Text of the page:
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Abnormal Molar Development in Dogs

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Dilacerated Mandibular First Molar in Dogs

 

The abnormal development and formation of the mandibular tooth, a molar located three teeth away from the midline of the jaw, is an oral health issue seen primarily in small breed dogs. The mandibular tooth is one of the first permanent teeth to develop a calcified crown, and one of the largest.

 

There is no gender or particular breed predilection, but small breed dogs are at risk due to the small amount of space in the jaw for the molar to grow into. Therefore, it is generally recommended that small breed dogs be given a full evaluation of the mandibular first molars as they are growing in. 

 

Symptoms and Types

 

The defect will appear at the neck of the madibular tooth, often with gum evidence that the gum is receding. There may even be extensive bone loss near the root and possible exposure of pulp inside of the tooh. X-rays may reveal discontinuity between the roots and crown and/or presence of pulpal stones in the canal or chamber of the tooth.

 

Causes

 

One of the possible causes for this developmental problem is a mechanical challenge (lack of space) in the mouths of small dogs that impede proper crown-root development. Invagination, a folding in of the enamel and/or cement of the tooth, sometimes occurs at the neck of the tooth, often with some degree of gingival recession (receding of gums) at the site.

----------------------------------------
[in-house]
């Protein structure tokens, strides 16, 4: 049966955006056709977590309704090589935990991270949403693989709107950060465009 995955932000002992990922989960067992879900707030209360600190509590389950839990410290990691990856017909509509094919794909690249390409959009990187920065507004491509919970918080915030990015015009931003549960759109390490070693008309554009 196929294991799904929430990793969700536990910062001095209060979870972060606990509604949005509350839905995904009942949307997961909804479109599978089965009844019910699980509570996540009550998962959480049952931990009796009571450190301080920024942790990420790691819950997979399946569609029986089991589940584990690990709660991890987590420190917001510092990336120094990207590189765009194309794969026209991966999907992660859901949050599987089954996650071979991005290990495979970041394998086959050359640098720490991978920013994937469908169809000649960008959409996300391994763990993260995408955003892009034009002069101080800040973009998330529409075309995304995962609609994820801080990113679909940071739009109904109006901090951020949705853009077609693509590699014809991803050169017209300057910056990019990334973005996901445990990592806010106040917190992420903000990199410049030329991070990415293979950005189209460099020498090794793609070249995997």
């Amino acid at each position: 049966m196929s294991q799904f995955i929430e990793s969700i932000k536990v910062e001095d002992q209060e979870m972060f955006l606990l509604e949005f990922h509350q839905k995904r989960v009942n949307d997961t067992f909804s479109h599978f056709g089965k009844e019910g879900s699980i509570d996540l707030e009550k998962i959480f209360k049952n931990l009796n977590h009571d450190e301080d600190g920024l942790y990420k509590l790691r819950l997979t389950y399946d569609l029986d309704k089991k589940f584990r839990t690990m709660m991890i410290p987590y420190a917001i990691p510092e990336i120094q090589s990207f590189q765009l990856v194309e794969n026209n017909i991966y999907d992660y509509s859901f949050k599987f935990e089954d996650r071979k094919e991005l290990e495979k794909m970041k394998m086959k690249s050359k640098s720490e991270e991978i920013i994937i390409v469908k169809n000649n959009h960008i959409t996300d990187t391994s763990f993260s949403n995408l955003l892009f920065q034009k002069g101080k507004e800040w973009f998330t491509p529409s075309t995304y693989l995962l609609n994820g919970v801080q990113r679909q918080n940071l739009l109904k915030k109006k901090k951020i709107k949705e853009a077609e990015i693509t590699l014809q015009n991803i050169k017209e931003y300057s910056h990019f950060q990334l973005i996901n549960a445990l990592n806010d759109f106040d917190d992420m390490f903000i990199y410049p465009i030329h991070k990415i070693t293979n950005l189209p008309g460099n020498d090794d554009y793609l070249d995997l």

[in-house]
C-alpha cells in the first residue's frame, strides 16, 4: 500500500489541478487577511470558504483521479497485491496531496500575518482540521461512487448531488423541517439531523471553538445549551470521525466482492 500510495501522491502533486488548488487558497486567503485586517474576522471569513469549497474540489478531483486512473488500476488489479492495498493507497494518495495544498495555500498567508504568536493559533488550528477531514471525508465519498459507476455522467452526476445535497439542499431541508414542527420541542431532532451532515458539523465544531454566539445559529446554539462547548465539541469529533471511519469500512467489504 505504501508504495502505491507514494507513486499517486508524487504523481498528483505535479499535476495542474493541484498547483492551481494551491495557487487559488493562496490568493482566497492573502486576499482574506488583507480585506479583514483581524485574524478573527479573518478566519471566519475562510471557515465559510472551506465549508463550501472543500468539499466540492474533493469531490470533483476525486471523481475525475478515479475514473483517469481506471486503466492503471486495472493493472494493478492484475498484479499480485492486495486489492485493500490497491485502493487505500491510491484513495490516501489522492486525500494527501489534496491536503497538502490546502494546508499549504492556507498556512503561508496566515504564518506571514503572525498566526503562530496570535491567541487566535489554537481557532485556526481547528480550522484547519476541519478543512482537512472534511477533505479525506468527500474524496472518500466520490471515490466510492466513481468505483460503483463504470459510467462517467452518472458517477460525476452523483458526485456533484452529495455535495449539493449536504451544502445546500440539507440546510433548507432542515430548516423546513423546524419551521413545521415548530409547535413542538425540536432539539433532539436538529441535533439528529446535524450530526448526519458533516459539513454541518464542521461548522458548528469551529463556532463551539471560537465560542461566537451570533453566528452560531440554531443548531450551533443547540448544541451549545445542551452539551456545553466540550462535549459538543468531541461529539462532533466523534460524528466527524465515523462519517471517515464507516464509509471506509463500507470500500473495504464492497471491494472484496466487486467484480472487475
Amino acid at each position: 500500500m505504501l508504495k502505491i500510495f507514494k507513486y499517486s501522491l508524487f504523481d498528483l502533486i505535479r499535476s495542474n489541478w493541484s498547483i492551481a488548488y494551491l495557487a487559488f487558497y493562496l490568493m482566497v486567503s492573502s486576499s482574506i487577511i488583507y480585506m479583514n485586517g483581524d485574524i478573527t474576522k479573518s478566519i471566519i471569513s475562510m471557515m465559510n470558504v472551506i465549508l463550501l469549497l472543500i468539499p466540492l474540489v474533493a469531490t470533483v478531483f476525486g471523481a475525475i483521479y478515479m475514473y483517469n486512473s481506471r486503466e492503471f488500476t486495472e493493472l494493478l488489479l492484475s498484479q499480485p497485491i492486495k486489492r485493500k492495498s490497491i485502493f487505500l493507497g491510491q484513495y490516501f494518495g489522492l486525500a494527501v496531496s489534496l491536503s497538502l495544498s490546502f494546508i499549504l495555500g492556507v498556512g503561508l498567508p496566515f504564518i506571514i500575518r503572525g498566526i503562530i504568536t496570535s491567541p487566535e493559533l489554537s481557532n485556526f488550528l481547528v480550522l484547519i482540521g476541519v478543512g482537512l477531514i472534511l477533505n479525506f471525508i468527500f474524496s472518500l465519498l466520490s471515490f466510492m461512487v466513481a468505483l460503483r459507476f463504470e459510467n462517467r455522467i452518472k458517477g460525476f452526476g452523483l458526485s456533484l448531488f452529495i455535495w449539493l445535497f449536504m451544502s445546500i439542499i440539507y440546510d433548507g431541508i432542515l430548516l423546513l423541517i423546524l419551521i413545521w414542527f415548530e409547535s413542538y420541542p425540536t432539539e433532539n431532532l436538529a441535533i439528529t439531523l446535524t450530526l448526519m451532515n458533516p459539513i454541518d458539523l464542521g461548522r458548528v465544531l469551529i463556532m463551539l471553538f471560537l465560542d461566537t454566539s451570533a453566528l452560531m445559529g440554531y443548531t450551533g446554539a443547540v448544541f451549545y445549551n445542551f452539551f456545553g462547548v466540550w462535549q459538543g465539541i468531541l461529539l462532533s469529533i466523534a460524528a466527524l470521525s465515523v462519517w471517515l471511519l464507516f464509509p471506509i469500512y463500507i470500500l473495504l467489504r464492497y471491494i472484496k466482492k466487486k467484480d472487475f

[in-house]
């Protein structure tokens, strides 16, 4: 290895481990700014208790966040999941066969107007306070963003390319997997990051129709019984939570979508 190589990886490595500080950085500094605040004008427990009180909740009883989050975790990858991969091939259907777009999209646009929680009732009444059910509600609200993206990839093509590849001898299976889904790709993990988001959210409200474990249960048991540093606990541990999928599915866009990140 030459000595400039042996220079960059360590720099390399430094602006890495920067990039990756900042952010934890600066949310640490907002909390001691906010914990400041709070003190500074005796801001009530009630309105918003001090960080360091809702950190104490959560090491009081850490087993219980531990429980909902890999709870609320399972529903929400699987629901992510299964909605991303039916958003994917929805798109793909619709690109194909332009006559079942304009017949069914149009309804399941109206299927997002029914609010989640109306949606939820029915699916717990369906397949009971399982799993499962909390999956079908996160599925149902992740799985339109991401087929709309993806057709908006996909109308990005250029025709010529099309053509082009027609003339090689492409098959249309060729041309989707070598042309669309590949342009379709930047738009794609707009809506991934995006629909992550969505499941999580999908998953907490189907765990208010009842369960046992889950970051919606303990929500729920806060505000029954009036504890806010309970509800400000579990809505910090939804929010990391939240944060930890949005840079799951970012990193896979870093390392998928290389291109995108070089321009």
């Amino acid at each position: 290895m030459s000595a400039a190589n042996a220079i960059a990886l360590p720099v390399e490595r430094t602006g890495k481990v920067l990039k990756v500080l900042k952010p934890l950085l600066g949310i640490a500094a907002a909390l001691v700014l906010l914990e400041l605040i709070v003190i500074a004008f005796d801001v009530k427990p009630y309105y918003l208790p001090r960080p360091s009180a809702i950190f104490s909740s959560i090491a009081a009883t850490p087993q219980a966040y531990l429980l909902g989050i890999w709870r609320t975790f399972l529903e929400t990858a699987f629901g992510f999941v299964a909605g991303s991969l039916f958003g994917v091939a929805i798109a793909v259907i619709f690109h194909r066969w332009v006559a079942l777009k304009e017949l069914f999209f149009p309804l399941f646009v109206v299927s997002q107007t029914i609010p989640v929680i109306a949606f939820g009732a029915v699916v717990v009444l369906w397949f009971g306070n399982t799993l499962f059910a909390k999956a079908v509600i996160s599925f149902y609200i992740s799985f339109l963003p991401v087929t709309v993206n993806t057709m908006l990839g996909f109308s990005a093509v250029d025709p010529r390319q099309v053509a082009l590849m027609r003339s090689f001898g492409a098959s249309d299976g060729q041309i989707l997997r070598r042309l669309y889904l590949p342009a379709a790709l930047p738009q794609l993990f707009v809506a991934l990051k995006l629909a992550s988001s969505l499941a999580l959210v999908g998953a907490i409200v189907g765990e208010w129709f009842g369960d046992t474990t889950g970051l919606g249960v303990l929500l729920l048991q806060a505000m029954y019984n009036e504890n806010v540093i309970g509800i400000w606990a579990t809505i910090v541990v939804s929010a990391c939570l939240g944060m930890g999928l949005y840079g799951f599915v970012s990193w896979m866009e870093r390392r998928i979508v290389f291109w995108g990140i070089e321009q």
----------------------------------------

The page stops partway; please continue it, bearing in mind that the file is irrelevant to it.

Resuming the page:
Diagnosis

 

Your veterinarian will perform a thorough physical and oral exam on your dog, taking into account the background history of symptoms, if there have been any. Dens-in-dente, an anomaly of development resulting from the deepening of enamel into the dental papilla (the cells involved in the developing tooth), typically begins at the crown and often extends to the root before the calcification of the dental tissues takes place. Traumatic damage to the tooth, possibly from aggressive deciduous tooth (i.e., baby tooth) extraction, may be linked to a loss of dental integrity.

 

If your veterinarian finds that the tooth is too damaged to remain, an assessment of the remaining mandibular bone will be an important prior to an extraction attempt. The diagnostic evaluation will include taking a dental X-ray to evaluate the extent of the changes, particularly at the roots.

 

 

 

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